5 Graves You Should Visit While You’re Still Alive


Death. A morbid subject for any age, it always offers a sense of fascination. I grew up spellbound by the rituals of death, reading the obituary section first of a newspaper and bringing alcohol or flowers to leave respectfully by my deceased ancestors graves (I later learned the items were often stolen and resold). Some graves and tombstones are made iconic by the said-dead-person’s devotees, while others are made memorable by the wishes of the deceased. So, here, is a list of graves you should visit while you’re still alive (I kept it short, just in case…).

Oscar Wilde at Père Lachaise Cemetery (Paris)

  • Born: Oct. 16, 1854
  • Dead: Nov. 30, 1900
  • Cause of Death: Meningitis due to Ear Infection
  • What to Bring: Lipstick

An Irish writer, Wilde died a poor man in a cheap hotel in Paris where apparently he told his friends, “Either this wallpaper goes, or I do.” Classic Wilde. Deceased on November 30, 1900 due to complications of meningitis, Wilde was originally buried in Bagneaux Cemetary. Later, he was moved to Père Lachaise Cemetery, where a commissioned tomb designed by Sir Jacob Epstein was placed. The angel carved on the tomb originally contained male genitals that were castrated, multiple times.

Decorated with lipstick kisses, upon first look it resembles something like a cosmetic store sample counter. Wilde admirers and myth believers pucker up, some believing that kissing the tomb will bring them luck. I kissed it; I’m still single.

  • Born: Dec.8 1943
  • Dead: July 3, 1971
  • Cause of Death: Apparent Heroin Overdose
  • What to Bring: Joint/Cigarette/Alcohol

Jim Morrison was the smoldering, sexy, bad boy singer/songwriter/poet of the American band The Doors. Named after Aldous Huxley’s book The Doors of Perception and about the author’s own experiences with drugs, heroin ironically was the source of Morrison’s death in Paris in 1971.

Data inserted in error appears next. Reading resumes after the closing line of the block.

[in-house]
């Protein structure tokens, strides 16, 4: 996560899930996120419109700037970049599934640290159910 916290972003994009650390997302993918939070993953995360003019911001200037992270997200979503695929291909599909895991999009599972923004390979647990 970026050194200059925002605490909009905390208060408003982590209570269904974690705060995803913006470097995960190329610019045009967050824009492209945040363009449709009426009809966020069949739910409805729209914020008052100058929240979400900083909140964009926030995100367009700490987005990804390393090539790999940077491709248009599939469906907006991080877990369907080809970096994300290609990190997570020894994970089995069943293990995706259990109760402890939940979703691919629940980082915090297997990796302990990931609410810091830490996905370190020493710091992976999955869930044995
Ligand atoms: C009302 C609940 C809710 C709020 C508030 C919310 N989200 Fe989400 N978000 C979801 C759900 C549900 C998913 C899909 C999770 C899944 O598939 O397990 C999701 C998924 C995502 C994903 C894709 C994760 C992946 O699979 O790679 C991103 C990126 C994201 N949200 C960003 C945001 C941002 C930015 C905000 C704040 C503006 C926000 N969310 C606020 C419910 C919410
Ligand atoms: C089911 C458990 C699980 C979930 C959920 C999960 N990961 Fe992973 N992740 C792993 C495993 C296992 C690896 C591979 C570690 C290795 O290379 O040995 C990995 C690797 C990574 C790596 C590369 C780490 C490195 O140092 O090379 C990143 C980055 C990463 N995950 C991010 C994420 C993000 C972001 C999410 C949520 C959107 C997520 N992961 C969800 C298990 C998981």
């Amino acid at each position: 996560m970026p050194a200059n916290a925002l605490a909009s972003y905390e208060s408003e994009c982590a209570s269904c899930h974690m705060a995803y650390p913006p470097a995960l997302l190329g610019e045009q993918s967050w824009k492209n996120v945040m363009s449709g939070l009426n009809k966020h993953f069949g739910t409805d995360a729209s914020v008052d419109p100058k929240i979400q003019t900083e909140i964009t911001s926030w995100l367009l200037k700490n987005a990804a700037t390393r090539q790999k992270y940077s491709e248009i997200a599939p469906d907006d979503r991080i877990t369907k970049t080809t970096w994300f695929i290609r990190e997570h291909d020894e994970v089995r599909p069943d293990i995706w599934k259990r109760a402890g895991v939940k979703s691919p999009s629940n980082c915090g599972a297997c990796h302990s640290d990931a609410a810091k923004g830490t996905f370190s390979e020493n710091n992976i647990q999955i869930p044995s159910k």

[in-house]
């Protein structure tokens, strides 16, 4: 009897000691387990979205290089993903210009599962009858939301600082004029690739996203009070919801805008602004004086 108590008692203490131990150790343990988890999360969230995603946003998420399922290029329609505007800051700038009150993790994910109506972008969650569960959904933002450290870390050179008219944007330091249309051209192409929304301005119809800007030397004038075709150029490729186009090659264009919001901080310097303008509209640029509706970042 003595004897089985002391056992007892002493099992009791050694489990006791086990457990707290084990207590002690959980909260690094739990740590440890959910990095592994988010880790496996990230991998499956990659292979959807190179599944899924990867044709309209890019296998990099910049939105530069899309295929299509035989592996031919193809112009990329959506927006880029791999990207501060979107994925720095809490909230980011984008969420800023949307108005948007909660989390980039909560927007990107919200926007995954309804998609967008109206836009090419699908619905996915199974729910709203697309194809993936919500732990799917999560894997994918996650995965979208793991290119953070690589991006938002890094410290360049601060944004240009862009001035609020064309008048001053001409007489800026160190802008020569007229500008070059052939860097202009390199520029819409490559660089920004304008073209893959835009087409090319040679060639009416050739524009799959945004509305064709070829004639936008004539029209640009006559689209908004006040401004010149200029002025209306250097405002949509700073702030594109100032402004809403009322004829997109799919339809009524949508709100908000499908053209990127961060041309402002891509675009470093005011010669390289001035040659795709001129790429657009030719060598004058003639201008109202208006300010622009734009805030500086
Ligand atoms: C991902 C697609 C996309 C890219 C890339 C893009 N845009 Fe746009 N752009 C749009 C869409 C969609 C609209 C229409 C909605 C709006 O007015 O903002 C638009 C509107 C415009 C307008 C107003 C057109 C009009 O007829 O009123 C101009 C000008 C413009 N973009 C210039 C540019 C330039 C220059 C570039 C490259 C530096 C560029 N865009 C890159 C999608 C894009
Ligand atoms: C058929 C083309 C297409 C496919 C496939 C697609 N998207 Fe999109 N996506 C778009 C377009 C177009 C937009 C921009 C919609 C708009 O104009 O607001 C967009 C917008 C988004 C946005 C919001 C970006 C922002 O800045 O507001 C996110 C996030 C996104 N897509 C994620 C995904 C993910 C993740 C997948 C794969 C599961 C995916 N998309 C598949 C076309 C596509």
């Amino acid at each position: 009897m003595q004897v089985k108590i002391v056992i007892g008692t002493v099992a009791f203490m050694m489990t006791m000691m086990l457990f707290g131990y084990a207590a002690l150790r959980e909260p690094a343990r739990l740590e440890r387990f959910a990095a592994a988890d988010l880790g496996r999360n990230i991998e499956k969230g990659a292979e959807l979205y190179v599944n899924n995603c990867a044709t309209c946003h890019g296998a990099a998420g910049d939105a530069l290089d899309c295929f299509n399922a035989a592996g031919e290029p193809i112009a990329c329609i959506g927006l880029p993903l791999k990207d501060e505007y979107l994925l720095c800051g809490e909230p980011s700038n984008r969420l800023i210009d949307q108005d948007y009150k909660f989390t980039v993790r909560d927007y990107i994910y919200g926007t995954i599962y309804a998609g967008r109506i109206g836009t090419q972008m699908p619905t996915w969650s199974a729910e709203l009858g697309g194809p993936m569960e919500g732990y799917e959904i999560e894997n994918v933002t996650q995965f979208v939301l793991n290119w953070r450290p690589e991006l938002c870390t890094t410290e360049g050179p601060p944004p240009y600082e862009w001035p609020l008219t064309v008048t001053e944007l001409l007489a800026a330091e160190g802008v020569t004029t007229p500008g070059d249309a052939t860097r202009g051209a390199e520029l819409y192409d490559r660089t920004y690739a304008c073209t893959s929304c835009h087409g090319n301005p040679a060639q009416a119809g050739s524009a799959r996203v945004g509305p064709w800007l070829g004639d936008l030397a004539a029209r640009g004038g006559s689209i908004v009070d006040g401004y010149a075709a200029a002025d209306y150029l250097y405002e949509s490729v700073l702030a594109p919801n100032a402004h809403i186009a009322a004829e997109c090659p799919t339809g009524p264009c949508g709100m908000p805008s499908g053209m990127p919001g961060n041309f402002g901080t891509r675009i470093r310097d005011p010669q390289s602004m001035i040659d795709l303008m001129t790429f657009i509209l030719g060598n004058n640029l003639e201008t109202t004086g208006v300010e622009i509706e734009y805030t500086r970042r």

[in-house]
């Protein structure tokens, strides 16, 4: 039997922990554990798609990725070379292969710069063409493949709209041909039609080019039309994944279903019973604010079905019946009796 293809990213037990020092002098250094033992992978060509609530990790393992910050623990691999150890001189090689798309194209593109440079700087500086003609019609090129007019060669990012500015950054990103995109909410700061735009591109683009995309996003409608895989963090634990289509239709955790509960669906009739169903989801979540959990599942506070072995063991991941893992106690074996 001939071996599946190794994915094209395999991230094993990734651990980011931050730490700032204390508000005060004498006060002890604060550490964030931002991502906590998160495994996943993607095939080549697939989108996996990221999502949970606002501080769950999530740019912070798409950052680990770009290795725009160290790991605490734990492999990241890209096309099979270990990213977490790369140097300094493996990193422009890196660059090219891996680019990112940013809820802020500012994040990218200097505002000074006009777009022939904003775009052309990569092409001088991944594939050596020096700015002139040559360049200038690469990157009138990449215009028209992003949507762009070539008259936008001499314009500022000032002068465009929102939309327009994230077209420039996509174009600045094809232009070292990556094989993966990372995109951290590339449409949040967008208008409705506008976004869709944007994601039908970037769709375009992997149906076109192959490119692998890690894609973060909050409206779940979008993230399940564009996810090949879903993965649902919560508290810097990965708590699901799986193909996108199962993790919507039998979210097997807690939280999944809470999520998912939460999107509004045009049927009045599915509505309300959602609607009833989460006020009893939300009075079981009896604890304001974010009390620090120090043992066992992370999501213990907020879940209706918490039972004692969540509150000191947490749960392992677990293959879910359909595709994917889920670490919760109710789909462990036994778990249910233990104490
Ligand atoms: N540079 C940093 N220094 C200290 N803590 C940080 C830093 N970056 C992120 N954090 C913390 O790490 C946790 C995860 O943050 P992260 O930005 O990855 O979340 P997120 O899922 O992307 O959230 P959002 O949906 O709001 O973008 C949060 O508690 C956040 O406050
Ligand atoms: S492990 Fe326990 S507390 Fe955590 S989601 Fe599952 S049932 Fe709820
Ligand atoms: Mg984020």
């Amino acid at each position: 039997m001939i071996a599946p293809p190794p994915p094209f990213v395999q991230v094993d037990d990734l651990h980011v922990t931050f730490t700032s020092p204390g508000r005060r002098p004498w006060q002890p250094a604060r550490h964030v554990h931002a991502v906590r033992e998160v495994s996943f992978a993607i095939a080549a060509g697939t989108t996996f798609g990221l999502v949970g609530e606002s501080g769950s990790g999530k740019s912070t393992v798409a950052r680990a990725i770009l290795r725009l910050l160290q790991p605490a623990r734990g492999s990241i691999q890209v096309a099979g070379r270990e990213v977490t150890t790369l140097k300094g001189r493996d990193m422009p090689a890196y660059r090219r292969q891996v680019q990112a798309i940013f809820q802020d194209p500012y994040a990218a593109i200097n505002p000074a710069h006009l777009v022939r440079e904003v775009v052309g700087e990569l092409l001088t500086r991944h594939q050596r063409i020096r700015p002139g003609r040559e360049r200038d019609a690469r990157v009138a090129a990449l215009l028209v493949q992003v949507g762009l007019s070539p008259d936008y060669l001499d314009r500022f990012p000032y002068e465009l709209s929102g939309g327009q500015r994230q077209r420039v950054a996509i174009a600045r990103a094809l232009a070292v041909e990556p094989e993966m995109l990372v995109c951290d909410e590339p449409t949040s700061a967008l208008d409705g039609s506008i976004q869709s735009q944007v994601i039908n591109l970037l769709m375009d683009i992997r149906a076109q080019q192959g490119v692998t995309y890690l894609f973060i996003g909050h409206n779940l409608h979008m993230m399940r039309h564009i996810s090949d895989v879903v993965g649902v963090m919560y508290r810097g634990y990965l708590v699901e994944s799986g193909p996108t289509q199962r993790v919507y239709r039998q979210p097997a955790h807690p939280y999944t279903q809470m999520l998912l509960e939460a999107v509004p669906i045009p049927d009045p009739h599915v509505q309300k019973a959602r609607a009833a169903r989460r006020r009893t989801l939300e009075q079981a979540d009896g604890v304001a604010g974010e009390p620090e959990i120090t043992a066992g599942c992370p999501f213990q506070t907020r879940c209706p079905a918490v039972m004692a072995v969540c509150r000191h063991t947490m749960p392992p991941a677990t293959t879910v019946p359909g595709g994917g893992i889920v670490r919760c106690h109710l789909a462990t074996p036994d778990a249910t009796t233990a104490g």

Alongside Jimi Hendrix and Janis Joplin, Morrison is an inductee of the 27 Club: musicians who deceased at the age of 27. Like Wilde, Morrison was living in Paris at the time of his death and was buried in Père Lachaise Cemetery. In contrast to Wilde’s tomb, Morrison’s grave is tame and has been relentlessly vandalised.

A meagre fence protects the stone grave, where many artists and fans following signs on other people’s graves go on pilgrimages to the site to “light a fire” and smoke a joint or cigarette in honor of the great musician.

  • Born: March 11, 1952
  • Dead: May 11, 2001
  • Cause of Death: Heart Attack
  • What to Bring: Pen

While Jim Morrison fans head over to his grave to smoke pot, Douglas Adams’ fans head to Highgate Cemetery in London to stick pens in Adams’ grave.

Adams perfected the science-fiction meets comedy writing genre. Author of the The Hitchhiker’s Guide to the Galaxy and the popular UK series, Doctor Who, Adams also penned several other novels and created a computer game.

An outspoken atheist, Adams was buried in the East section of Highgate in London. Last week marked the ten year anniversary of Adams’ death and a thin gravestone simply reads “Writer,” populated by dozens of pens.

He was the first person in England to purchase a Mac computer in 1984; do you think people will start leaving their Macs by his grave?